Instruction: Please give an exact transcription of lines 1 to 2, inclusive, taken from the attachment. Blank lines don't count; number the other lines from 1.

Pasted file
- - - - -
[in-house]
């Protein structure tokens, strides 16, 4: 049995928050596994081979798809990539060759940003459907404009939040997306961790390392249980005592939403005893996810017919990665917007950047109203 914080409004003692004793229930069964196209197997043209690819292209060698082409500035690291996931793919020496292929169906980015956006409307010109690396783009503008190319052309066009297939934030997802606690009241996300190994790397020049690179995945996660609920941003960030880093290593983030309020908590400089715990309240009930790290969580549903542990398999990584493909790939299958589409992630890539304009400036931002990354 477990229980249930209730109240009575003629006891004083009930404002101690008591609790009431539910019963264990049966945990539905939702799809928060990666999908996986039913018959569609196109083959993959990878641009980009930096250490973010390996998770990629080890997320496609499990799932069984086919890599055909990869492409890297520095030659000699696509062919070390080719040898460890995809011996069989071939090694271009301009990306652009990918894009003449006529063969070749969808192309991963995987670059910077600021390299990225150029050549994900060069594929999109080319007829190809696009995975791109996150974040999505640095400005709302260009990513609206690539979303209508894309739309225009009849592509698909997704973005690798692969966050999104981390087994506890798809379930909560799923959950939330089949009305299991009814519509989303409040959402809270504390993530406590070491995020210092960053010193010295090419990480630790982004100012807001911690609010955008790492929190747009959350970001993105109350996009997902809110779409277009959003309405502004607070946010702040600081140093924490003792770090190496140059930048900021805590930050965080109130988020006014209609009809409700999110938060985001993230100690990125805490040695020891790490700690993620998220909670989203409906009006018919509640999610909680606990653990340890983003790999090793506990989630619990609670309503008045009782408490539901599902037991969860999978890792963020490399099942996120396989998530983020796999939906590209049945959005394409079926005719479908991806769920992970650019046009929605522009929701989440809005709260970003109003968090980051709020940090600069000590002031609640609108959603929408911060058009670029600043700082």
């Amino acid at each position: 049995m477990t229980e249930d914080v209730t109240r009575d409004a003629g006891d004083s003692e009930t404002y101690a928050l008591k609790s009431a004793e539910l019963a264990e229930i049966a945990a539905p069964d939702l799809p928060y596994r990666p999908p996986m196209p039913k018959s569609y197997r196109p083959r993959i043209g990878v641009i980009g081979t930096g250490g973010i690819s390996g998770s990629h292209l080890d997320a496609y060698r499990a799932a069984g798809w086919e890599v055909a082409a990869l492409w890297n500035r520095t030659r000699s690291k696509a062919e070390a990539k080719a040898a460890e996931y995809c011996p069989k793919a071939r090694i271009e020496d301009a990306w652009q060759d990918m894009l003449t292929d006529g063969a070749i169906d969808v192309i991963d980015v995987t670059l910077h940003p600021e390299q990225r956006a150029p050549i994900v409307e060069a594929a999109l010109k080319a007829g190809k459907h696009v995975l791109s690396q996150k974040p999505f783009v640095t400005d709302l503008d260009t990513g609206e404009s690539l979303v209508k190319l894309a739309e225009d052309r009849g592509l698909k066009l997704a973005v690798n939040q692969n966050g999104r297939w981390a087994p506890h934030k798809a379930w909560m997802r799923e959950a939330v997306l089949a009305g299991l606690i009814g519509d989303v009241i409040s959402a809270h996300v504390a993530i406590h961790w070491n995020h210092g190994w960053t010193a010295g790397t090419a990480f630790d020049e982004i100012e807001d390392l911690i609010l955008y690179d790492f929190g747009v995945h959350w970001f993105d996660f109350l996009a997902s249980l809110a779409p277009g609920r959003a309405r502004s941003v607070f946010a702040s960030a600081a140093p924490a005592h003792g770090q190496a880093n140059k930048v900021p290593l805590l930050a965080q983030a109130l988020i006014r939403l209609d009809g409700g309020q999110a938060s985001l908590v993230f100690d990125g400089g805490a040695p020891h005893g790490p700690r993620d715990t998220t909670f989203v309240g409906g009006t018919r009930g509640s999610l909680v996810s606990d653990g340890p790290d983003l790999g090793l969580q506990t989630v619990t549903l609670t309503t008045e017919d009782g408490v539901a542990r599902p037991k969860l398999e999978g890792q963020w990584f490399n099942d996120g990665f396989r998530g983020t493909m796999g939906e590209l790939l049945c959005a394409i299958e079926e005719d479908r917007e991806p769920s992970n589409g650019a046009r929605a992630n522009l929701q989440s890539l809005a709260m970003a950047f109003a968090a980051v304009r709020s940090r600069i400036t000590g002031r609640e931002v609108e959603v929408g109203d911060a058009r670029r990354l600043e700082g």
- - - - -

[in-house]
């Protein structure tokens, strides 16, 4: 049995928050596994081979798809990539060759940003459907404009939040997306961790390392249980005592939403005893996810017919990665917007950047109203 914080409004003692004793229930069964196209197997043209690819292209060698082409500035690291996931793919020496292929169906980015956006409307010109690396783009503008190319052309066009297939934030997802606690009241996300190994790397020049690179995945996660609920941003960030880093290593983030309020908590400089715990309240009930790290969580549903542990398999990584493909790939299958589409992630890539304009400036931002990354 477990229980249930209730109240009575003629006891004083009930404002101690008591609790009431539910019963264990049966945990539905939702799809928060990666999908996986039913018959569609196109083959993959990878641009980009930096250490973010390996998770990629080890997320496609499990799932069984086919890599055909990869492409890297520095030659000699696509062919070390080719040898460890995809011996069989071939090694271009301009990306652009990918894009003449006529063969070749969808192309991963995987670059910077600021390299990225150029050549994900060069594929999109080319007829190809696009995975791109996150974040999505640095400005709302260009990513609206690539979303209508894309739309225009009849592509698909997704973005690798692969966050999104981390087994506890798809379930909560799923959950939330089949009305299991009814519509989303409040959402809270504390993530406590070491995020210092960053010193010295090419990480630790982004100012807001911690609010955008790492929190747009959350970001993105109350996009997902809110779409277009959003309405502004607070946010702040600081140093924490003792770090190496140059930048900021805590930050965080109130988020006014209609009809409700999110938060985001993230100690990125805490040695020891790490700690993620998220909670989203409906009006018919509640999610909680606990653990340890983003790999090793506990989630619990609670309503008045009782408490539901599902037991969860999978890792963020490399099942996120396989998530983020796999939906590209049945959005394409079926005719479908991806769920992970650019046009929605522009929701989440809005709260970003109003968090980051709020940090600069000590002031609640609108959603929408911060058009670029600043700082």